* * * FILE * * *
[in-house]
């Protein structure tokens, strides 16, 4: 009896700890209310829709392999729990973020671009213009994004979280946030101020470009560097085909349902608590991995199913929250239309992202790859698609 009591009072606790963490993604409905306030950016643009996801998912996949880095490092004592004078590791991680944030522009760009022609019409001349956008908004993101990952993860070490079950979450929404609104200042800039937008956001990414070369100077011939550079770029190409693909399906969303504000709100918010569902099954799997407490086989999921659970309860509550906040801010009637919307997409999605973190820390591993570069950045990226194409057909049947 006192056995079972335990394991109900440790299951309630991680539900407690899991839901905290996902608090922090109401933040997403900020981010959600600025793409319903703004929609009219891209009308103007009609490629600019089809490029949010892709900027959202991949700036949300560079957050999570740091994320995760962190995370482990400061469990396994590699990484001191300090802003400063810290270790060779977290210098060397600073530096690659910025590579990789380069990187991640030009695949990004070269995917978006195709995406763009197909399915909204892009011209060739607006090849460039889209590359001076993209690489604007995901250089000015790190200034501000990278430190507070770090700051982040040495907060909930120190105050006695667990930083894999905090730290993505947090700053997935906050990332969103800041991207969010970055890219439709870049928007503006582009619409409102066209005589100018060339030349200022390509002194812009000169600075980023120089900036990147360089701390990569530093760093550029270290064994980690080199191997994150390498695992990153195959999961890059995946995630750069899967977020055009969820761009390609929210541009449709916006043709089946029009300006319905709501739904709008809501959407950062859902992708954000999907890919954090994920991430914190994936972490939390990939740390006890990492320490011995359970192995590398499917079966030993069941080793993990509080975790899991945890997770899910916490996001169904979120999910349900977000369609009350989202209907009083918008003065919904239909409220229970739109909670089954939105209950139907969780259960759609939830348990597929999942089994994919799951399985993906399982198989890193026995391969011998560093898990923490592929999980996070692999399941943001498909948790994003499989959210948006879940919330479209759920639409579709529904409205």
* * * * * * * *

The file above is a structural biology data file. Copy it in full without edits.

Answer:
[in-house]
């Protein structure tokens, strides 16, 4: 009896700890209310829709392999729990973020671009213009994004979280946030101020470009560097085909349902608590991995199913929250239309992202790859698609 009591009072606790963490993604409905306030950016643009996801998912996949880095490092004592004078590791991680944030522009760009022609019409001349956008908004993101990952993860070490079950979450929404609104200042800039937008956001990414070369100077011939550079770029190409693909399906969303504000709100918010569902099954799997407490086989999921659970309860509550906040801010009637919307997409999605973190820390591993570069950045990226194409057909049947 006192056995079972335990394991109900440790299951309630991680539900407690899991839901905290996902608090922090109401933040997403900020981010959600600025793409319903703004929609009219891209009308103007009609490629600019089809490029949010892709900027959202991949700036949300560079957050999570740091994320995760962190995370482990400061469990396994590699990484001191300090802003400063810290270790060779977290210098060397600073530096690659910025590579990789380069990187991640030009695949990004070269995917978006195709995406763009197909399915909204892009011209060739607006090849460039889209590359001076993209690489604007995901250089000015790190200034501000990278430190507070770090700051982040040495907060909930120190105050006695667990930083894999905090730290993505947090700053997935906050990332969103800041991207969010970055890219439709870049928007503006582009619409409102066209005589100018060339030349200022390509002194812009000169600075980023120089900036990147360089701390990569530093760093550029270290064994980690080199191997994150390498695992990153195959999961890059995946995630750069899967977020055009969820761009390609929210541009449709916006043709089946029009300006319905709501739904709008809501959407950062859902992708954000999907890919954090994920991430914190994936972490939390990939740390006890990492320490011995359970192995590398499917079966030993069941080793993990509080975790899991945890997770899910916490996001169904979120999910349900977000369609009350989202209907009083918008003065919904239909409220229970739109909670089954939105209950139907969780259960759609939830348990597929999942089994994919799951399985993906399982198989890193026995391969011998560093898990923490592929999980996070692999399941943001498909948790994003499989959210948006879940919330479209759920639409579709529904409205």